There will be, however, quality of service mechanisms in place to avoid the abuse of subsidization. For example, there may be rate limits on how many transactions a user can perform, or how many accounts can be created. For developers who wish to have increased limits, they can run their own Agora instance, subsidizing Solana operations themselves.

Next Steps

The team has already begun technical preparations for the migration of the three cohorts and has started conversations with exchanges and wallets to support this proposed migration strategy. The recent launch of Agora and the rest of the Milestone 2 tooling is the beginning of the technical work for App Developer stakeholders. Changes to Agora that will complete the above migration processes are underway and will ship as a part of Milestone 4 later this fall. Preparations for the other two stakeholder groups are also underway. The Solana team has been responsive to questions and concerns about the right ways to approach migration for these groups and we will continue to work with them to make sure the right information is shared.

In the meantime, developers should be looking to upgrade their SDKs to the latest version of their platform:

  1. Android
  2. iOS
  3. Go, Python, Node

The migration will take place on December 8, 2020. To ensure a smooth and timely migration, the Kin Foundation is offering an incentive of 2,000 Kin per MAS to all developers who have updated to the latest version of the Kin SDK within three business days of its release, which is currently projected to be released on November 9. MAS for this incentive will be measured as of October 31. Verification of the update will be required prior to receiving payment.

If you have any questions in the interim, please join the #kin-migration channel on Discord:


Account Migration Process

The process for migrating an account from Kin2/Kin3 to Kin4 is as follows:

  1. Allocate a Kin4 account, where the owner of said account will match the address on Kin2/Kin3.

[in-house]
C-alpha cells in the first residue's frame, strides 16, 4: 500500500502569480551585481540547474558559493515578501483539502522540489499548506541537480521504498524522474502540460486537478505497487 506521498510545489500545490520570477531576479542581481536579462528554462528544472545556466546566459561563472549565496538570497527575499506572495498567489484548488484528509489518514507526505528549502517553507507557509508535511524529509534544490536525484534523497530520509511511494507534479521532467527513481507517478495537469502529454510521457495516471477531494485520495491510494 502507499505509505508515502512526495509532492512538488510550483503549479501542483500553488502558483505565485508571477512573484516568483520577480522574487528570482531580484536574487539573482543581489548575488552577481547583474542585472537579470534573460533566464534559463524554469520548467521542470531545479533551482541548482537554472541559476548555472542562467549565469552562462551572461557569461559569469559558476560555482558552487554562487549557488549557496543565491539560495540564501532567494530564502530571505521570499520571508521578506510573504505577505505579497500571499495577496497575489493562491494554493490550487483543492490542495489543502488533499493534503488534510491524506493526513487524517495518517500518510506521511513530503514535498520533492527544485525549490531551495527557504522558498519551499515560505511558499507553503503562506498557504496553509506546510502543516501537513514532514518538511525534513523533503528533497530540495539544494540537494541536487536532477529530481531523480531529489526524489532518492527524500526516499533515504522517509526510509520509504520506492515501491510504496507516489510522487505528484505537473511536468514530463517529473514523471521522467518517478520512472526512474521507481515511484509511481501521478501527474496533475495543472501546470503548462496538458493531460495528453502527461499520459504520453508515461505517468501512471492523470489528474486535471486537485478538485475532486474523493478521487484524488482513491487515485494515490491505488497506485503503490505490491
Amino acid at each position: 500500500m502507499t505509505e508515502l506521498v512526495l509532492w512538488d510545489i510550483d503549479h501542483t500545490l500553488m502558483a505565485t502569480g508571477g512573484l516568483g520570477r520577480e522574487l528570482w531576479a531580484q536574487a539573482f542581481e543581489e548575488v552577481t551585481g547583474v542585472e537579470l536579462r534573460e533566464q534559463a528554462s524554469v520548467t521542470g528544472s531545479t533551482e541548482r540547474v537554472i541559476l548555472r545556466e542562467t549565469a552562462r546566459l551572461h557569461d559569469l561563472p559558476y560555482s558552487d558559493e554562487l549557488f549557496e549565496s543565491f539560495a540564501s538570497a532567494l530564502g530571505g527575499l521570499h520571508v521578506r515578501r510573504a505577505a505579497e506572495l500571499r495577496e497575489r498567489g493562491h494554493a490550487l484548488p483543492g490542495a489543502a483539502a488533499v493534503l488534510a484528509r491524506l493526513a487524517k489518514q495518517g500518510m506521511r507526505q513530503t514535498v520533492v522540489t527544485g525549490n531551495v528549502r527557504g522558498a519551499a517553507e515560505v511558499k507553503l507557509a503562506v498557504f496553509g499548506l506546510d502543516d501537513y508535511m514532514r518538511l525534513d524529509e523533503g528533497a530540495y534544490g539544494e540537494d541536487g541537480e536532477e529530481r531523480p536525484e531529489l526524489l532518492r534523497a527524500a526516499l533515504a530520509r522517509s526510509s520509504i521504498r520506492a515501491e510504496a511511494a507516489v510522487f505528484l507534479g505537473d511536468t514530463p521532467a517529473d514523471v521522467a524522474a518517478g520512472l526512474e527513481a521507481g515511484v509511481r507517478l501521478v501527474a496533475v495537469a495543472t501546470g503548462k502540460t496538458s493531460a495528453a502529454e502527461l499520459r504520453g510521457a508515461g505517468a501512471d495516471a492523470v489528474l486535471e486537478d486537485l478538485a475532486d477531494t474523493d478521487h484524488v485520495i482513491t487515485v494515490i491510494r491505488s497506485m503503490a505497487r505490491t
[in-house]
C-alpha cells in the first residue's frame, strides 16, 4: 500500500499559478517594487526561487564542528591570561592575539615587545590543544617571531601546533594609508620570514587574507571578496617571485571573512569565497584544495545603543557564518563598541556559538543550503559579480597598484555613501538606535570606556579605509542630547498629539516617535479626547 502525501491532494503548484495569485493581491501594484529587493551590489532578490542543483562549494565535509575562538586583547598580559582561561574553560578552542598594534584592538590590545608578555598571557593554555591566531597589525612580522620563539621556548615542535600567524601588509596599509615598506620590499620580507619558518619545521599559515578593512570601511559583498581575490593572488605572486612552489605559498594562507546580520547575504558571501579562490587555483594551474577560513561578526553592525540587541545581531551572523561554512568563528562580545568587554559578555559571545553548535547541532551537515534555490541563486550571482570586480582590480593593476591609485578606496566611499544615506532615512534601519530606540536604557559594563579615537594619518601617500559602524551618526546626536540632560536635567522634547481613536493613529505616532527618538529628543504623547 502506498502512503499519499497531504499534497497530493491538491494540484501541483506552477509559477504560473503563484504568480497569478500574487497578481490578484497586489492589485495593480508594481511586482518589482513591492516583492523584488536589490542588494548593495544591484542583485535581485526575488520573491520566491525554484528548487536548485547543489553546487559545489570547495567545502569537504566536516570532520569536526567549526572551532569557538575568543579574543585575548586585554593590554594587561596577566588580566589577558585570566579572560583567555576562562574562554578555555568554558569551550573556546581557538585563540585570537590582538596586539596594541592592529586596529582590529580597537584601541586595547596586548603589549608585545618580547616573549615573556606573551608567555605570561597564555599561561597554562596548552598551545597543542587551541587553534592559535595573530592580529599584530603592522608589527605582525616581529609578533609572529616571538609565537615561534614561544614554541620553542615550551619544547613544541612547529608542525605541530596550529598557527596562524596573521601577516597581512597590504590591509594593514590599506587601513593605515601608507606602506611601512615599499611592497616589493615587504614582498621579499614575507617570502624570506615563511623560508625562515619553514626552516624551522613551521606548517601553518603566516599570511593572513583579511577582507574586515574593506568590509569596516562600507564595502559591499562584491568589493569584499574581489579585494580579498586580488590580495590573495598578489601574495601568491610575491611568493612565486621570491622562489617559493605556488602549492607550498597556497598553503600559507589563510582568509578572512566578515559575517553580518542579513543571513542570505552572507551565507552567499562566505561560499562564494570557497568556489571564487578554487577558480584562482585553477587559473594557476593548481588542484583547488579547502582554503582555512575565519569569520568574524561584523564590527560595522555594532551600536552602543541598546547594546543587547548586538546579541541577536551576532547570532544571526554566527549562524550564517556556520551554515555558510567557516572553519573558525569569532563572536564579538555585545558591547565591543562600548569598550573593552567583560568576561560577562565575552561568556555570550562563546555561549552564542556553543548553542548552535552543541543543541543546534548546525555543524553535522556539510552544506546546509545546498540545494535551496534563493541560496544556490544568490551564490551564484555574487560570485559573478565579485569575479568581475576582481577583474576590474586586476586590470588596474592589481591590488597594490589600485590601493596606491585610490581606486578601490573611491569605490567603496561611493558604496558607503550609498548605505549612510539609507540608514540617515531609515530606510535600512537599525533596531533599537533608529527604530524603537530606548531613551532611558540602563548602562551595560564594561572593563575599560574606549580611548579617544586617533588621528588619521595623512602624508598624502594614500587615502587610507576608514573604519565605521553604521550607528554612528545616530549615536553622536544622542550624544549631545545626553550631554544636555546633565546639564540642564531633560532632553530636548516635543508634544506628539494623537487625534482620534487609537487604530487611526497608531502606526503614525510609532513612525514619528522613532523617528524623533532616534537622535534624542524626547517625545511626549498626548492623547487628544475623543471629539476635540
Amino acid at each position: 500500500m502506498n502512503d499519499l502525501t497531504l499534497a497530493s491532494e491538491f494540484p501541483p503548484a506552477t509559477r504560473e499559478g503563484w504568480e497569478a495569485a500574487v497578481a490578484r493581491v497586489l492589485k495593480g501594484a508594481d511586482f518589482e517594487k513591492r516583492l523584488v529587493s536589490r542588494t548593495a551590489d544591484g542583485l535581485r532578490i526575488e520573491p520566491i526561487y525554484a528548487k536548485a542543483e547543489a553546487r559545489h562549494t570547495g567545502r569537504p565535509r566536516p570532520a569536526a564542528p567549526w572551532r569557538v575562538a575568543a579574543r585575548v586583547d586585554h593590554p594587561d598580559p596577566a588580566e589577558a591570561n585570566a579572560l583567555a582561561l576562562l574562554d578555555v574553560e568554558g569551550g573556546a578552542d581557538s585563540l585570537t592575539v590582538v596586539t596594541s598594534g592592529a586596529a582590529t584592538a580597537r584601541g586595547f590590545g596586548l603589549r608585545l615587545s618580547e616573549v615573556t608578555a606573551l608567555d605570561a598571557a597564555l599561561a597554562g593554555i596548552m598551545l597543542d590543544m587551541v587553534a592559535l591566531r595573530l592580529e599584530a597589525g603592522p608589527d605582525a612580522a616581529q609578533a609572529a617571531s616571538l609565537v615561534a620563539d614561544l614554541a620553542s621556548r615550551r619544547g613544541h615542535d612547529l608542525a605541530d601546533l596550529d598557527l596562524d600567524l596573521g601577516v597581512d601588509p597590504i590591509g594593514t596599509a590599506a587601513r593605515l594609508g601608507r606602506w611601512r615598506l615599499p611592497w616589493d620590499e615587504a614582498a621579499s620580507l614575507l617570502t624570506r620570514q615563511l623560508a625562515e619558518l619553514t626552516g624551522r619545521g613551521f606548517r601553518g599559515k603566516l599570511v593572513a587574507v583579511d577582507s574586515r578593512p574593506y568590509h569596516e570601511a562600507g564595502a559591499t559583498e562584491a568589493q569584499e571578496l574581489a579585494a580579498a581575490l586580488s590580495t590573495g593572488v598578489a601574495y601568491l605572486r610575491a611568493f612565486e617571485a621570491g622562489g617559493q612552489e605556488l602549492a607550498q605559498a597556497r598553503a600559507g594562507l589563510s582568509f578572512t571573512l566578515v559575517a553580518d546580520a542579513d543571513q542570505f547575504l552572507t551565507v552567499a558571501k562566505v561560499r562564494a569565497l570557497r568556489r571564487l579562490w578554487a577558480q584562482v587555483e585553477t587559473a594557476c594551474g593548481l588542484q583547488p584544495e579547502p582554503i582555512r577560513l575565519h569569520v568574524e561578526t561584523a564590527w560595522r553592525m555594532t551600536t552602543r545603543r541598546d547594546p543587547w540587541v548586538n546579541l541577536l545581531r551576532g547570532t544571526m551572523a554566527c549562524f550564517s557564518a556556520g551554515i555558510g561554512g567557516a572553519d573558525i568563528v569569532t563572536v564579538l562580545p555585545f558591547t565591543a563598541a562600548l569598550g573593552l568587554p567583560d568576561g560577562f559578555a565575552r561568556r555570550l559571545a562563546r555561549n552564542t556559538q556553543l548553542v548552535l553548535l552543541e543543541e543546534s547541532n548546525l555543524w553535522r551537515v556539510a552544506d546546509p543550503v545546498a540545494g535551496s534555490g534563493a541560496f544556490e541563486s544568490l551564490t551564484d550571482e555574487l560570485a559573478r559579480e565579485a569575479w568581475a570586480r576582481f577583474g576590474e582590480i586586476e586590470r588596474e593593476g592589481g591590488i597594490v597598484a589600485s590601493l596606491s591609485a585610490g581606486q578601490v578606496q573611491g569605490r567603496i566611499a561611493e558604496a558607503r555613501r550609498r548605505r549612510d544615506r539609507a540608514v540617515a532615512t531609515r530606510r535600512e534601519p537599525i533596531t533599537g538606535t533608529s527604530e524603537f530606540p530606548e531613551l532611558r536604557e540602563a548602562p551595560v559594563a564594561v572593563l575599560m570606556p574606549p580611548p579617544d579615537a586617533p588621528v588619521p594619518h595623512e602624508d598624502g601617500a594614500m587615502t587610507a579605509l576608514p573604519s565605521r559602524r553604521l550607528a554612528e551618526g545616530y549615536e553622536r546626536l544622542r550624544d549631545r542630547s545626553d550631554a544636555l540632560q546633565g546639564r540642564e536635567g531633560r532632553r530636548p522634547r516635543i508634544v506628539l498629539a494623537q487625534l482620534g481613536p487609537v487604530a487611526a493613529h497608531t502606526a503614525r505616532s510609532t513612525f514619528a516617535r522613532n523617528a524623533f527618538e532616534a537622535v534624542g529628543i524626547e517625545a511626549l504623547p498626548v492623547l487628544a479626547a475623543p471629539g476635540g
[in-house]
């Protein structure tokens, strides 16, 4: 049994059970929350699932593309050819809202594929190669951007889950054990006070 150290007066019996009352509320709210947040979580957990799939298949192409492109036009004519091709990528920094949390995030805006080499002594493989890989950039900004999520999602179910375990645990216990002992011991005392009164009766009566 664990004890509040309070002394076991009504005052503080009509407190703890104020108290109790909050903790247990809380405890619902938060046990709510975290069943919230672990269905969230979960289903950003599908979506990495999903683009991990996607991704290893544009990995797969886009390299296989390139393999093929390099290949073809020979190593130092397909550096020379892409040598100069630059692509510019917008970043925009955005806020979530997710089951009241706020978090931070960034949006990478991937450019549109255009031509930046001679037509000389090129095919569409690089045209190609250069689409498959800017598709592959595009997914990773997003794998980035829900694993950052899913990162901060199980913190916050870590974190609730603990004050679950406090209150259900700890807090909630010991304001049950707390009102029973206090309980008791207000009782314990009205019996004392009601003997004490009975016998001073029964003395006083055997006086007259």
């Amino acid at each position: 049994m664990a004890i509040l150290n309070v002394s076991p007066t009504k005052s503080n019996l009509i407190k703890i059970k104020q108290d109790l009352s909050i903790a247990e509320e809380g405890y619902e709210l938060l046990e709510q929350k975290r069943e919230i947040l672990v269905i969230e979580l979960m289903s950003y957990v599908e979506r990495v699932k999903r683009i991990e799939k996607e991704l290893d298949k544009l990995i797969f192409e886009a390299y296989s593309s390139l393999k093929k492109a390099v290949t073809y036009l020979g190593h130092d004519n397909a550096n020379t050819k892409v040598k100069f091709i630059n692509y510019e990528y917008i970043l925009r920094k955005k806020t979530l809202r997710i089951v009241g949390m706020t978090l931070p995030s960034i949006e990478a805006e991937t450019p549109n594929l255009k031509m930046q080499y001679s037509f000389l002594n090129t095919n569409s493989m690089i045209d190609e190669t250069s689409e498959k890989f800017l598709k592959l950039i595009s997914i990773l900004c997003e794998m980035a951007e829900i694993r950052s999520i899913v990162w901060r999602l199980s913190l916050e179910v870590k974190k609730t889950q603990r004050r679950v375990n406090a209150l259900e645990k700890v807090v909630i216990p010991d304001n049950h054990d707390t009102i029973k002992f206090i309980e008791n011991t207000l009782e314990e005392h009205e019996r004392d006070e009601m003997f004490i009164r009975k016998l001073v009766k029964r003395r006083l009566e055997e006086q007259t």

• If an account already exists, check to see if a “migration” transaction has been performed. This can be verified by searching for a transaction where the source is a “migration” wallet.
  2. Fund the newly created account with the balance on kin2/kin3.

There are various optimizations that Agora can make to optimize (1). For example, bloom filters or other caching techniques can be used to avoid extra lookups.

Read Only Stellar

In order to ensure that Stellar is placed into a read-only mode for all users, the Federation must agree at a point in time to stop processing transactions. This can happen in one of two ways:

  1. Shutdown a quorum (or all) validators: At this point, the network will cease to process transactions as there will no longer be a consensus. This is the easiest approach.
  2. Modify validator code to not allow transactions: This approach involves creating a modified Stellar core, where a configuration parameter is introduced that would disable the processing of transactions without shutting down the cores. This change would be deployed in two steps:
    • Have (at least) a quorum of nodes in the federation upgrade to the modified core.
    • Have (at least) a quorum of nodes accept the “disable transactions” configuration.

GetBlockchain() RPC

Currently, the SDKs have a hardcoded GetBlockchain() method that is used to determine which blockchain primitives to use when performing operations. A new GetBlockchain() will be introduced to Agora, which the SDKs can query on startup to infer which primitives they should be using.

Account Subsidization

In order to prevent token accounts from being garbage collected, a minimum number of Sol must be present in the token account. Account subsidization involves providing Token accounts with the Sol.

In order to prevent users from stealing the Sol used for rent, the token program is configured to only allow the Sol to be returned to the subsidizer. The Sol can only be returned to the subsidizer if there is zero Kin in the account.

Accounts with zero Kin that have been subsidized are subject to garbage collection, whereby the subsidizer may close the account and retrieve it’s Sol. If the user wishes to use the same account again, they can simply recreate it with the same keys.